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Ned Rifle

The most unlikely trilogy of the last twenty years, has finally wrapped up. It would be difficult to fully explain the impact that 1998’s “Henry Fool” had on me back in 1998, but it was a watershed moment for me. Director Hal Hartley was a hot indie director back then, and I think it’s safe to say that that particular feature, was his masterpiece. His fortunes dimmed soon after, as audience tastes and patience changed, and the multiplexes became clogged with superhero action blockbusters.

But when Hartley unleashed the sequel, “Fay Grim”, almost a decade later, I could barely contain my excitement and anticipation. Alas, it was a mixed bag, with limited appeal, despite some strong work from Parker Posey as the title character. But the magic was missing.

So, what a revelation it is, to find some of the groove back in 2015, with the release of the delightfully daffy “Ned Rifle”. It’s slight, and it’s very low-budget. But the entire cast of characters is back for round three, including Ms. Posey as Fay Grim, Liam Aiken as Ned Rifle, James Urbaniak as Simon Grim, and, of course, Thomas Jay Ryan as Henry Fool. The film is an unexpected delight.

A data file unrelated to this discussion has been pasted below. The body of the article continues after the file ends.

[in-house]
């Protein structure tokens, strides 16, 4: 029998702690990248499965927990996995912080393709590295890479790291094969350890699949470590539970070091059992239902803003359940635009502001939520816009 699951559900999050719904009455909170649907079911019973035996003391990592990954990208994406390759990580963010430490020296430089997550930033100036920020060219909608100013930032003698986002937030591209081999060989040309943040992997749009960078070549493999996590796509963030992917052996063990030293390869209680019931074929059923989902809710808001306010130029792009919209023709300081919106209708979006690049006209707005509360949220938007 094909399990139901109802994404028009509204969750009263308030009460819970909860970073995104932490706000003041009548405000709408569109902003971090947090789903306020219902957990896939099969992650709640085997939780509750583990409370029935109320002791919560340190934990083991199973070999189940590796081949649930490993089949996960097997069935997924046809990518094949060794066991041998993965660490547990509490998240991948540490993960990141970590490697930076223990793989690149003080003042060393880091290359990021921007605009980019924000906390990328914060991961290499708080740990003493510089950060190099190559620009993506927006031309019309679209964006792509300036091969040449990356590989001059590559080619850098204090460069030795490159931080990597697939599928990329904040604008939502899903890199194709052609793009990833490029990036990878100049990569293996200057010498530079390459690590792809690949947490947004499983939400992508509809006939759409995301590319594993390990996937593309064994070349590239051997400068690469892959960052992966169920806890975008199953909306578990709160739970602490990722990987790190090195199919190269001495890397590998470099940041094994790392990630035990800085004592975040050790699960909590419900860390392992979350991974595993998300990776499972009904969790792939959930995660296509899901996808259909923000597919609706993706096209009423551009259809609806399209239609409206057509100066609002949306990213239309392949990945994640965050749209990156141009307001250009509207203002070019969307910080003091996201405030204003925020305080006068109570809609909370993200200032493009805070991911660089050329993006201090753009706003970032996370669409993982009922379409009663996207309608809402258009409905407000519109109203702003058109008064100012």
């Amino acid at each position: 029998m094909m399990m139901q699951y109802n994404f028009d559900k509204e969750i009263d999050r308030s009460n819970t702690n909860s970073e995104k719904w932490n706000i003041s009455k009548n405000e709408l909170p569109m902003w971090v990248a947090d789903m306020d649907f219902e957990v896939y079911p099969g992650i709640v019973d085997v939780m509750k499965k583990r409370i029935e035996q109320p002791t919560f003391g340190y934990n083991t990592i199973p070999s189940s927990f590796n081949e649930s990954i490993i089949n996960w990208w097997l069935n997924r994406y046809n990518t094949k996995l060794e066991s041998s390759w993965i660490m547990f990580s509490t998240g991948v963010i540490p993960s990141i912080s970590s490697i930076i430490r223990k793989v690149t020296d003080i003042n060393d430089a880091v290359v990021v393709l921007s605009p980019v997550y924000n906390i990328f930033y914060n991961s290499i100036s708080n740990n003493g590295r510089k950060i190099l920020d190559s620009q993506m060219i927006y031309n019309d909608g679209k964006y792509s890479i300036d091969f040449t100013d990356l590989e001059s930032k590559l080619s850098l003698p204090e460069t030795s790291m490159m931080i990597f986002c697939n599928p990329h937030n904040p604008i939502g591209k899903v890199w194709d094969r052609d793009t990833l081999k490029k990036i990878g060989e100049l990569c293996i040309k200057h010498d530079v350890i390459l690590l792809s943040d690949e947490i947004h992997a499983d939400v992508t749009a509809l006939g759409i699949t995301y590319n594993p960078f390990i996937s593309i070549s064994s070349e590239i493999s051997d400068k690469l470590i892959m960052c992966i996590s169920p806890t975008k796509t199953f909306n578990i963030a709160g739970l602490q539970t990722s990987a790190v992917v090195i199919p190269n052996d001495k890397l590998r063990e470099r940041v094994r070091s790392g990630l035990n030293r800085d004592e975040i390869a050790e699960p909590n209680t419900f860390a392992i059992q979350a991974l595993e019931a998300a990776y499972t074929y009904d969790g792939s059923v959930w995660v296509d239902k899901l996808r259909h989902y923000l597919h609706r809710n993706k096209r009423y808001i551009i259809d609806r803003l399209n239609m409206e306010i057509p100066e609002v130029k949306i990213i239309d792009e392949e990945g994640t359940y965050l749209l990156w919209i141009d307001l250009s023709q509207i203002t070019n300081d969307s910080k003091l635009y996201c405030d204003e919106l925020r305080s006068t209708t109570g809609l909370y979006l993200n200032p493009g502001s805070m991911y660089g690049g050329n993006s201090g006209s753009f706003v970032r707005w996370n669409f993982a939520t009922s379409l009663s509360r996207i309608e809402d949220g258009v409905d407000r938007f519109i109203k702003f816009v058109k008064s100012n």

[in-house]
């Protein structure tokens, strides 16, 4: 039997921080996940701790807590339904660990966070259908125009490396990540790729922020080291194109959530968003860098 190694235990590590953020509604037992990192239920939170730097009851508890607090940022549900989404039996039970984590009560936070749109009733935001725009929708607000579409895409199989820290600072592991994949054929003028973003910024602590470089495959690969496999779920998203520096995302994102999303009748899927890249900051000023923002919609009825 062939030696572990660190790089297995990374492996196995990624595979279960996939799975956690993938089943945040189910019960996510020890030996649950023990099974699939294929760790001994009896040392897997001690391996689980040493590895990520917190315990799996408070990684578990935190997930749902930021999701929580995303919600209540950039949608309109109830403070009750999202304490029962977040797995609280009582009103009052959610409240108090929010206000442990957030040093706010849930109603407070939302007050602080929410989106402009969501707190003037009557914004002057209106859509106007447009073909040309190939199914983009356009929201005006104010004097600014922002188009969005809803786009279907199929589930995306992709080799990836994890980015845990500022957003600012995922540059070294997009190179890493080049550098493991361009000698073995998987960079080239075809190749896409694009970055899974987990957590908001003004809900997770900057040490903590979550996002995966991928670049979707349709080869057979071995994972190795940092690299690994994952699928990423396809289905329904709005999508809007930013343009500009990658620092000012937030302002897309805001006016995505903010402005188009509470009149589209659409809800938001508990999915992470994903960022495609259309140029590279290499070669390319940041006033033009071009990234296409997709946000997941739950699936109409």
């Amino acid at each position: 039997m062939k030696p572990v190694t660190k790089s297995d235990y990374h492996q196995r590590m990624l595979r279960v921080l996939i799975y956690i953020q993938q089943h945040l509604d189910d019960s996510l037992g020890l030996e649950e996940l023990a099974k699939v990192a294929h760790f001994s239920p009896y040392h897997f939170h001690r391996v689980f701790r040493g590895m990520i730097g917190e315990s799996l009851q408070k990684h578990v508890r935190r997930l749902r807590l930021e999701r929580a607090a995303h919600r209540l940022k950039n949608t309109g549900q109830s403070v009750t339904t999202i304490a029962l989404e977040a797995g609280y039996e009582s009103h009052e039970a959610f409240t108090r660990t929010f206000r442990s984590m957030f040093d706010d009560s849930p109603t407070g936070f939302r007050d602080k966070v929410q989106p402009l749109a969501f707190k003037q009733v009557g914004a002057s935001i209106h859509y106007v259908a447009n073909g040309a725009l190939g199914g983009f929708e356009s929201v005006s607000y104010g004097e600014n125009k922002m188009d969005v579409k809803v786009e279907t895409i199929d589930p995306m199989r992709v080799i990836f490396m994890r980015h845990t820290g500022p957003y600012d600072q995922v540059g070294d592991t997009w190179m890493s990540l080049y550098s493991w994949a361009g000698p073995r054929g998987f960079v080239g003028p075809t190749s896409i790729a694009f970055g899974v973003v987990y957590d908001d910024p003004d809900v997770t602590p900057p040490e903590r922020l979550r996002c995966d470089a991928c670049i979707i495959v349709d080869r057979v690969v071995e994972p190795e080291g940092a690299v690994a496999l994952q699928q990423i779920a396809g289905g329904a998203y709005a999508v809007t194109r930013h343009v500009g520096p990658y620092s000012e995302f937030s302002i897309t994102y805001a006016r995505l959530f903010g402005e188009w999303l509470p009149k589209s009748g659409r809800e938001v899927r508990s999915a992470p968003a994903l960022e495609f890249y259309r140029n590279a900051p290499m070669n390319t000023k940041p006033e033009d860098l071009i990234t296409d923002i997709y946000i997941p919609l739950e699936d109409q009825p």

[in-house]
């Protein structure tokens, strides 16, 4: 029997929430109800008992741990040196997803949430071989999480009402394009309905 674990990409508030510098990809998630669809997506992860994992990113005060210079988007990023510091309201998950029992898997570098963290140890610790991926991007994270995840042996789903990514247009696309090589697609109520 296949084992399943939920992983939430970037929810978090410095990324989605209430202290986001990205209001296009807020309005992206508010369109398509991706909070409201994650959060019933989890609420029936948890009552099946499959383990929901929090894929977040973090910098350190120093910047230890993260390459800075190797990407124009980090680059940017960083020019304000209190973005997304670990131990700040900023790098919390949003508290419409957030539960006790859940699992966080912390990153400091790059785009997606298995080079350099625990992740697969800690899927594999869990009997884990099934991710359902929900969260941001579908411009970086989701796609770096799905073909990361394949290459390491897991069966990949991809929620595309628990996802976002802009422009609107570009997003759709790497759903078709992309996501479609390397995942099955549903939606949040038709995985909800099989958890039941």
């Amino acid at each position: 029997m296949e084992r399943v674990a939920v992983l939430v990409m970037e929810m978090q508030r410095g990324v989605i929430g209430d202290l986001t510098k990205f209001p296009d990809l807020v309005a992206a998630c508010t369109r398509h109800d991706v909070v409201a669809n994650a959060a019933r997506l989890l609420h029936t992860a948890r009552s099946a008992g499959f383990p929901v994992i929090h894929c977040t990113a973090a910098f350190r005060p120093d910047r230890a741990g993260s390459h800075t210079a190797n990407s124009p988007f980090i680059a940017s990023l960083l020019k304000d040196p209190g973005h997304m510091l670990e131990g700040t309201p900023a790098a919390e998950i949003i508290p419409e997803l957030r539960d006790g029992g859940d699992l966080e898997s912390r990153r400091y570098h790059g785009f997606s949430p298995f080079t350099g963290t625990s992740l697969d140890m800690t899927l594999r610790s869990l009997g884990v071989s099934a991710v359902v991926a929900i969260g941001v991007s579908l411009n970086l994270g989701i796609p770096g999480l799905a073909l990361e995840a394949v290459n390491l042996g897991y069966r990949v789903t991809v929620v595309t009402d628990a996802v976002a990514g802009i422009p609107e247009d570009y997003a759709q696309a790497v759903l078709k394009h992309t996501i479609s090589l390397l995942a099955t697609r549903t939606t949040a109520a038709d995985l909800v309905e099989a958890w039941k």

Playing no small part in the movie’s success, is the wonder in the form of the unusual charms of Ms. Aubrey Plaza. Despite her off-beat quirkiness (or maybe because of it), Ms. Plaza slides smoothly into the mix of well established characters, with this first appearance of Susan–a Henry Fool obsessed loner, who begins a friendship with Henry’s son Ned, while Mr. Rifle’s mother Fay serves a life sentence in a federal penitentiary. Everything comes satisfyingly full circle here–and best of all, in a number of unexpected ways. I can’t wait to watch it again.

It’s a fitting finale to this art film trilogy, and a solid comeback for the largely absent-of-late, Hal Hartley. If you appreciate the varied careers of Edie Falco, Martin Donovan, and the late Adrienne Shelley–you should be aware, that Hartley brought them to you first. His screenplay for “Ned Rifle” harkens back to his older, ground-breaking work–but with a new level of grace, heightened by his established kookiness. “Ned Rifle” is too minor to attain the dizzying heights of “Henry Fool”‘s epic madness, but this epilogue recaptures a portion of that Hartley magic, that was missing from the uneven part two. Ahhh.

Grade:  B


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